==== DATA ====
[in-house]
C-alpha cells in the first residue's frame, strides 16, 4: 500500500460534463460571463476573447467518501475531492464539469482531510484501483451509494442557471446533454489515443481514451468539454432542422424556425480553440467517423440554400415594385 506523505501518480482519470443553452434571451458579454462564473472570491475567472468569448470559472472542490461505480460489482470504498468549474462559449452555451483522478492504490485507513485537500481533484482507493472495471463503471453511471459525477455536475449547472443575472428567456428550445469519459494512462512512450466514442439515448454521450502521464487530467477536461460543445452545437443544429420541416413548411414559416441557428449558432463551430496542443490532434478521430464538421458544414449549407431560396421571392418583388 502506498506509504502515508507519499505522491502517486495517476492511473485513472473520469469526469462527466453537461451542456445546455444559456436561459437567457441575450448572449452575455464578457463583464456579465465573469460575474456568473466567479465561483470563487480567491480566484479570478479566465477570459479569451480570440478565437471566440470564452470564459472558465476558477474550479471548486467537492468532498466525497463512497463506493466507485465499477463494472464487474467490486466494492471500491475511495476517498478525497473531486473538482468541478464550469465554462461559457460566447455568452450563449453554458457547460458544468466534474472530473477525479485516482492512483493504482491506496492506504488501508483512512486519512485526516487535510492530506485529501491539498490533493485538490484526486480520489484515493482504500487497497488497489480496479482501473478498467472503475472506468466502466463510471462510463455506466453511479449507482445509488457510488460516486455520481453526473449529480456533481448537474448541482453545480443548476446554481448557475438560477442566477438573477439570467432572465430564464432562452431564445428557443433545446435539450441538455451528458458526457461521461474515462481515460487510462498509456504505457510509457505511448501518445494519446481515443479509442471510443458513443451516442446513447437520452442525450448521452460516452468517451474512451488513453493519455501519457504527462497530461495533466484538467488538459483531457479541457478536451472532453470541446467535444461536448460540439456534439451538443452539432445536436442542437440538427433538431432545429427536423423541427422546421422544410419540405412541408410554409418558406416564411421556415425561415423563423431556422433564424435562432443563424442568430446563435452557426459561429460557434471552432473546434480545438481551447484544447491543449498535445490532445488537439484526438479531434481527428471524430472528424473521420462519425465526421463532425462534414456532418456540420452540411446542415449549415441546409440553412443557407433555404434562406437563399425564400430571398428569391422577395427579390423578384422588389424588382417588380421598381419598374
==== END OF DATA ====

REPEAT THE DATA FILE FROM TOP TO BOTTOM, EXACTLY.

[in-house]
C-alpha cells in the first residue's frame, strides 16, 4: 500500500460534463460571463476573447467518501475531492464539469482531510484501483451509494442557471446533454489515443481514451468539454432542422424556425480553440467517423440554400415594385 506523505501518480482519470443553452434571451458579454462564473472570491475567472468569448470559472472542490461505480460489482470504498468549474462559449452555451483522478492504490485507513485537500481533484482507493472495471463503471453511471459525477455536475449547472443575472428567456428550445469519459494512462512512450466514442439515448454521450502521464487530467477536461460543445452545437443544429420541416413548411414559416441557428449558432463551430496542443490532434478521430464538421458544414449549407431560396421571392418583388 502506498506509504502515508507519499505522491502517486495517476492511473485513472473520469469526469462527466453537461451542456445546455444559456436561459437567457441575450448572449452575455464578457463583464456579465465573469460575474456568473466567479465561483470563487480567491480566484479570478479566465477570459479569451480570440478565437471566440470564452470564459472558465476558477474550479471548486467537492468532498466525497463512497463506493466507485465499477463494472464487474467490486466494492471500491475511495476517498478525497473531486473538482468541478464550469465554462461559457460566447455568452450563449453554458457547460458544468466534474472530473477525479485516482492512483493504482491506496492506504488501508483512512486519512485526516487535510492530506485529501491539498490533493485538490484526486480520489484515493482504500487497497488497489480496479482501473478498467472503475472506468466502466463510471462510463455506466453511479449507482445509488457510488460516486455520481453526473449529480456533481448537474448541482453545480443548476446554481448557475438560477442566477438573477439570467432572465430564464432562452431564445428557443433545446435539450441538455451528458458526457461521461474515462481515460487510462498509456504505457510509457505511448501518445494519446481515443479509442471510443458513443451516442446513447437520452442525450448521452460516452468517451474512451488513453493519455501519457504527462497530461495533466484538467488538459483531457479541457478536451472532453470541446467535444461536448460540439456534439451538443452539432445536436442542437440538427433538431432545429427536423423541427422546421422544410419540405412541408410554409418558406416564411421556415425561415423563423431556422433564424435562432443563424442568430446563435452557426459561429460557434471552432473546434480545438481551447484544447491543449498535445490532445488537439484526438479531434481527428471524430472528424473521420462519425465526421463532425462534414456532418456540420452540411446542415449549415441546409440553412443557407433555404434562406437563399425564400430571398428569391422577395427579390423578384422588389424588382417588380421598381419598374